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This summer, Ravi Kumar’s (name changed to protect identity) parents were left in a dilemma. Ravi completed his 2nd standard exams and was promoted to the 3rd standard. But he couldn’t go back to school. That’s because after promoting Ravi, the school expelled him. Here’s Ravi’s story and the trauma his parents went through.

Eight-year-old Ravi was a student of the school run by the Nijaguna Education Trust (NET) in Gavipuram. Ravi’s father, 45-year-old Sridhar Kumar (name changed to protect identity) is a BMTC bus driver and his mother, 36-year-old Roopa  (name changed to protect identity) is a home maker.

The NET school, Gavipuram

A photo of the school (pic: Raghunandan Hegde)

Two years ago, his parents put him in NET Public School after paying a donation of Rs. 10,000. While the first year was largely uneventful, towards the later stages of his first academic year and in his second year, the boy started showing signs of slow learning, which manifested itself in Ravi's writing: 'b' would be written as 'd', 'a' and 'o' would be mixed up. His performance in Mathematics had also dipped slightly, but there was no real cause for panic as Ravi was still passing his exams quite comfortably. All along though, Ravi displayed great interest in art and drawing and seemed to be most comfortable when he was given white sheets of paper and colours. His mother had watched Taare Zameen Par, and began making tentative comparisons with the dyslexic protagonist in the film.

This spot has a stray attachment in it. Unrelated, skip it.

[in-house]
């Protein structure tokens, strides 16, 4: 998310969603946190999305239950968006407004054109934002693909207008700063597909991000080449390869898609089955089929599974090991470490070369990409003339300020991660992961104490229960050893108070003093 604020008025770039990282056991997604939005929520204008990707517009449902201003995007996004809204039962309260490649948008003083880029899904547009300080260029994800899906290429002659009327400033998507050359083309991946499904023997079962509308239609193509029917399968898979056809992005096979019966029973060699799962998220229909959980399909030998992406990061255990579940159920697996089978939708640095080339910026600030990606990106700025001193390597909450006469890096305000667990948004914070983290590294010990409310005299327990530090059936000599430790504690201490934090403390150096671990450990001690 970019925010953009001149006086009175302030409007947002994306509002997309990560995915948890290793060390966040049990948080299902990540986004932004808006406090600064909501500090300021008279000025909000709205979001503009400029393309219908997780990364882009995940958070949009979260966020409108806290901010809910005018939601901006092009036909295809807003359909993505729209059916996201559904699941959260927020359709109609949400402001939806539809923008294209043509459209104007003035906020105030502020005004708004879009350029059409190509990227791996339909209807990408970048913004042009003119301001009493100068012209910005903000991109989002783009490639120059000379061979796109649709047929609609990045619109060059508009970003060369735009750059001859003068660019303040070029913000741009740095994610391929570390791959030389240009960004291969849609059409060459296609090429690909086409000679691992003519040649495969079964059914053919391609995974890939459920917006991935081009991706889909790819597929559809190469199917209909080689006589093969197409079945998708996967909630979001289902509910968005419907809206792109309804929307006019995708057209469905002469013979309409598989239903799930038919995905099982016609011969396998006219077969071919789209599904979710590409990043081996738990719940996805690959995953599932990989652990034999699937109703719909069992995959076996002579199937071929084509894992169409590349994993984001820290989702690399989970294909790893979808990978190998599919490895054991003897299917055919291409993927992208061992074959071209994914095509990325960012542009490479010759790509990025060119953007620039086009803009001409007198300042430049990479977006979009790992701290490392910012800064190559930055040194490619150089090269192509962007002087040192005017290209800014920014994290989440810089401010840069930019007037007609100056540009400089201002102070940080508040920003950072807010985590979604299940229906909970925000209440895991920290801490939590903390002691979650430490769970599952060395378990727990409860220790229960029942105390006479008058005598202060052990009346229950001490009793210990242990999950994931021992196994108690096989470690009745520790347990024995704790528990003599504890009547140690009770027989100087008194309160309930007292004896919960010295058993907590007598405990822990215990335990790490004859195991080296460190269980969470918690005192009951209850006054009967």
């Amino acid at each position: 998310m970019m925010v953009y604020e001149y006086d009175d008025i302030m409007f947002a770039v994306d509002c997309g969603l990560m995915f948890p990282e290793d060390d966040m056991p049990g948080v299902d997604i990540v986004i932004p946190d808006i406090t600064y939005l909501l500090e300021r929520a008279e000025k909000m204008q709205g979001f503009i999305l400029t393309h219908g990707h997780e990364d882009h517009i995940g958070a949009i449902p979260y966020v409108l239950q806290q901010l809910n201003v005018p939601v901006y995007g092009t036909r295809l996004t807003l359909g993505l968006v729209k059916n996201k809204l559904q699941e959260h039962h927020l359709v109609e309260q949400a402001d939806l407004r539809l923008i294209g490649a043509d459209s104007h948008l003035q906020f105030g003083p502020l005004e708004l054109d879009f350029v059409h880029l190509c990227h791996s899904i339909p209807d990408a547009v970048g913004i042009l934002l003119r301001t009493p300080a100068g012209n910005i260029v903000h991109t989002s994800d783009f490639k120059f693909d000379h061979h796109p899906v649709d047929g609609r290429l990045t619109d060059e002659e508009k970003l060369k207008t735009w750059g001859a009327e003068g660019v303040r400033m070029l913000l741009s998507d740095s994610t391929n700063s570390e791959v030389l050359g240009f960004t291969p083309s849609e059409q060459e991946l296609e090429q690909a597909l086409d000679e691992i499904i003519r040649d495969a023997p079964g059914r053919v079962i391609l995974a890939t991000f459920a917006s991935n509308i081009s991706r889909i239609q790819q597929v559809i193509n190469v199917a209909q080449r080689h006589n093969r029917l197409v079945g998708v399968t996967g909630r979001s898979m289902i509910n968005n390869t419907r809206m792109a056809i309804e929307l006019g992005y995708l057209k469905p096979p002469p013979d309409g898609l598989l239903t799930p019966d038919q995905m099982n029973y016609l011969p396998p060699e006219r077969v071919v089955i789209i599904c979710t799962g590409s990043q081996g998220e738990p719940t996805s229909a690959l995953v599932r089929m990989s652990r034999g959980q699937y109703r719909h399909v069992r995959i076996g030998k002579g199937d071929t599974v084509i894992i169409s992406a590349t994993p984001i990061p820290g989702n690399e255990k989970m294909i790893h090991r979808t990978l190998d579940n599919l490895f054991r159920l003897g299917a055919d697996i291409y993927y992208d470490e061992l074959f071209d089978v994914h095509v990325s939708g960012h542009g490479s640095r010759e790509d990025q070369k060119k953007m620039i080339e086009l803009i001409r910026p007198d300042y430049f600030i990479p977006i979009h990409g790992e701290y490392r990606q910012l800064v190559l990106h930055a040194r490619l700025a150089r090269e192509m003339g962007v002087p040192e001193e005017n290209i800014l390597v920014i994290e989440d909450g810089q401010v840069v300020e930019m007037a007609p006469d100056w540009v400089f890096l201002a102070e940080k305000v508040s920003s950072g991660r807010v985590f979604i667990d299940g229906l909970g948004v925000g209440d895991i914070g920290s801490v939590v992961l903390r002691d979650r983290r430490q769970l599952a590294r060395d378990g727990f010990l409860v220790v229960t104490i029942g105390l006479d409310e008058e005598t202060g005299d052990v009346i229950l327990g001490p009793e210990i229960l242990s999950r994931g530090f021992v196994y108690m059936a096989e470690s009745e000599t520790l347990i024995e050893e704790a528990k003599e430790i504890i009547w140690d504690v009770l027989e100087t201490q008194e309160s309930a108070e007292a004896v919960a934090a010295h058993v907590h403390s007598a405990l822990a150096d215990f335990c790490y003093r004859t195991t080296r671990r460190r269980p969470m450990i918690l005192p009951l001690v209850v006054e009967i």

Roopa was aware of her son's condition and was contemplating medical attention. Around the same time, Ravi’s father went to his school to collect his marks card, when the school told him that his son could no longer study in their institute. The school dismissed him on the grounds that he wasn't fit to be a mainstream student and that he had to put in a 'special school'. As if the decision was not damaging enough, the manner in which the exercise was carried out was even more appalling.

Taking advantage of Ravi's father's low educational status, the school forced him to sign on a document which said that he (the father) was voluntarily requesting for a transfer certificate (TC). His protests, on grounds that it was unfair, were not even heard. He even went to the extent of saying that the school could consider making Ravi repeat the year if needed, and that he would consult a doctor about the problem at the earliest, but the school was in no mood to listen. They had decided that the boy had to go, and they were sticking to their stand. And when asked to return the money they had taken as donation at the time of his admission, the school refused, saying that it was collected as building fund and could not be refunded.

A few days after this incident, Roopa (who was out of town when Ravi was expelled) and this writer went to the school to enquire. Not only was everyone in the school rude, but the Principal even refused to meet anybody except the boy's parents. The mother's request that the school should give in writing that Ravi was asked to leave because the school suspected he was a slow learner, was turned down. Requests to return (at least a part of) the donation money were also met with a firm no.

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